Blog post: Coronavirus: Preparedness, Resources & Tips

The 2019 coronavirus (COVID-19) disease outbreak has raised alarms worldwide. The World Health Organization (WHO) has declared it a global pandemic, as the number of cases rises daily. In the US, the Centers for Disease Control and Prevention (CDC) is recommending ways to deal with disruption to daily life. There is currently no vaccine to prevent the disease, therefore the best way to prevent illness is to avoid being exposed to this virus. Our actions now can slow the spread, and reduce the impact.

Below are some resources and tips about COVID-19.

1 – Know The facts

The CDC, WHO, and Harvard Health websites are a great resource for disease information and guidance. Information is changing daily so stay tuned to the latest recommendations, and directions of state and local authorities. The Washington Post is covering every angle of the pandemic in a free daily newsletter you can sign up for here. Johns Hopkins University (JHU) has a nice visual tracker of COVID-19 global cases, and The COVID Tracking Project has state testing information.

In short, people catch COVID-19 from being in close contact with others who have the virus. Droplets that are produced when an infected person coughs or sneezes may land in the mouths or noses of people who are nearby or possibly be inhaled into their lungs. This is why it is important to stay 6 feet away from people. It may be possible that a person can get COVID-19 by touching a surface or object that has the virus on it and then touching their own mouth, nose, or possibly their eyes, although this is not thought to be the main way the virus spreads. A March 17 study in the New England Journal of Medicine found that the virus could live for two to three days on plastic and stainless steel, up to 24 hours on cardboard, and up to four hours on copper.

Some people infected with the virus have no symptoms. When the virus does cause symptoms, common ones include low-grade fever, body aches, and coughing. However, COVID-19 can occasionally cause more severe symptoms like high fever, severe cough, and shortness of breath, which is when one should seek medical attention. More on symptoms here. As of 4/27, the CDC has included 6 new symptoms: chills, repeated shaking with chills, muscle pain, headache, sore throat, and new loss of taste or smell. Though not listed on the CDC website, fatigue also has been reported in people who have either tested positive or told to assume they have covid-19 when testing was not available.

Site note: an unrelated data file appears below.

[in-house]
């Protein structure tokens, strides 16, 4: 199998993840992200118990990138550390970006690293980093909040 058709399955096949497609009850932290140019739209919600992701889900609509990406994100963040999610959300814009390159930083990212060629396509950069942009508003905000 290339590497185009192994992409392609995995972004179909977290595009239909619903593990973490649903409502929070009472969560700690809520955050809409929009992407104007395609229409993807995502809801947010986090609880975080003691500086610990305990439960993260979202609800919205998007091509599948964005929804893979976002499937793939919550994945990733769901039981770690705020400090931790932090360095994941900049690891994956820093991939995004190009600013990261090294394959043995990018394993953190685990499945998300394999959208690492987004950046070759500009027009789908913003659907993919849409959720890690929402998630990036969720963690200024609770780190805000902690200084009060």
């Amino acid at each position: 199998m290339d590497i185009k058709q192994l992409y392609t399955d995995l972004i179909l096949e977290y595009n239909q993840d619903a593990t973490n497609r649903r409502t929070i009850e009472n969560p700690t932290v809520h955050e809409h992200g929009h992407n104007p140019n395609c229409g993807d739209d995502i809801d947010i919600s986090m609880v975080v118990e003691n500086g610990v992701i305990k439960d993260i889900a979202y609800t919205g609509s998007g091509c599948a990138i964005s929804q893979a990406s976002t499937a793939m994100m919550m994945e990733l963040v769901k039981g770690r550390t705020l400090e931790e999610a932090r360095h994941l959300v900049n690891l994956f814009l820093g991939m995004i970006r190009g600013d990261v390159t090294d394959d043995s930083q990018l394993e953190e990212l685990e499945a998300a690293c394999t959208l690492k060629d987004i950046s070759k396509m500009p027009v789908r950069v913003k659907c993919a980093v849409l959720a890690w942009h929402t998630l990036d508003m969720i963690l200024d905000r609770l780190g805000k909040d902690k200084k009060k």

The flu and allergies are going around, so here is a chart to differentiate COVID-19 from other illness.

2 – Flatten the curve, avoid gatherings, practice social distancing, don’t be ‘Patient 31’!

Since COVID-19 is now beyond containment, slowing down its rate is critical. If it appears that the virus is not in your community, it’s either due to lack of testing, or it’s coming soon. If we don’t practice strict social distancing measures and avoid any group gatherings, we will all get sick at once and overwhelm the healthcare workers and hospitals causing more deaths. This is why we must all do our part to flatten the curve. Even if you are not sick, you may be carrying it, and if you think it won’t hit you hard, it will affect others. Therefore act like you already have it, and do everything you can to stop spreading it to others.

Large events and mass gatherings can contribute to the spread of COVID-19 This includes conferences, festivals, parades, concerts, sporting events, weddings, and other types of assemblies. Therefore, CDC, in accordance with its guidance for large events and mass gatherings, recommends that for the next 8 weeks, organizers (whether groups or individuals) cancel or postpone in-person events that consist of 10 people or more throughout the United States. At this point, most bars, gyms, nightclubs, theaters, restaurants (except for drive-thru, take out or delivery), and non-essential businesses have been asked to close as governments are enforcing shelter-in-place orders. If any of these places are still open in your community, they should be avoided.